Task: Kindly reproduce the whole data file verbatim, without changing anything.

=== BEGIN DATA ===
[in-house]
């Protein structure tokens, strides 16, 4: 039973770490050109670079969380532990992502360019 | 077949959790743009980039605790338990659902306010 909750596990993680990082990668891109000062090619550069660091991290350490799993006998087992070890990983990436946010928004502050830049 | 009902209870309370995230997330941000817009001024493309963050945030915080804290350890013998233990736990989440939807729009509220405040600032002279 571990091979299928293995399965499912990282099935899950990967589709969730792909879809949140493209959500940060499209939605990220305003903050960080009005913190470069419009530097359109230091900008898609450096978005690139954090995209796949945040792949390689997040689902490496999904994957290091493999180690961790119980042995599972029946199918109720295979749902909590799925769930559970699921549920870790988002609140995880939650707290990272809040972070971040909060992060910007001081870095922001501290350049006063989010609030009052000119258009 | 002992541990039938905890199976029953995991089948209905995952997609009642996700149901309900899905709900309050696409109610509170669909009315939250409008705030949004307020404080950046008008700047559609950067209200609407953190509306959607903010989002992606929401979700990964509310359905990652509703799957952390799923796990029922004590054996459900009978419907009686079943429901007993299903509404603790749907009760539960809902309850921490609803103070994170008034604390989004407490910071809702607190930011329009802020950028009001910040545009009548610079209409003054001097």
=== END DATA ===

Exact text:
[in-house]
């Protein structure tokens, strides 16, 4: 039973770490050109670079969380532990992502360019 | 077949959790743009980039605790338990659902306010 909750596990993680990082990668891109000062090619550069660091991290350490799993006998087992070890990983990436946010928004502050830049 | 009902209870309370995230997330941000817009001024493309963050945030915080804290350890013998233990736990989440939807729009509220405040600032002279 571990091979299928293995399965499912990282099935899950990967589709969730792909879809949140493209959500940060499209939605990220305003903050960080009005913190470069419009530097359109230091900008898609450096978005690139954090995209796949945040792949390689997040689902490496999904994957290091493999180690961790119980042995599972029946199918109720295979749902909590799925769930559970699921549920870790988002609140995880939650707290990272809040972070971040909060992060910007001081870095922001501290350049006063989010609030009052000119258009 | 002992541990039938905890199976029953995991089948209905995952997609009642996700149901309900899905709900309050696409109610509170669909009315939250409008705030949004307020404080950046008008700047559609950067209200609407953190509306959607903010989002992606929401979700990964509310359905990652509703799957952390799923796990029922004590054996459900009978419907009686079943429901007993299903509404603790749907009760539960809902309850921490609803103070994170008034604390989004407490910071809702607190930011329009802020950028009001910040545009009548610079209409003054001097």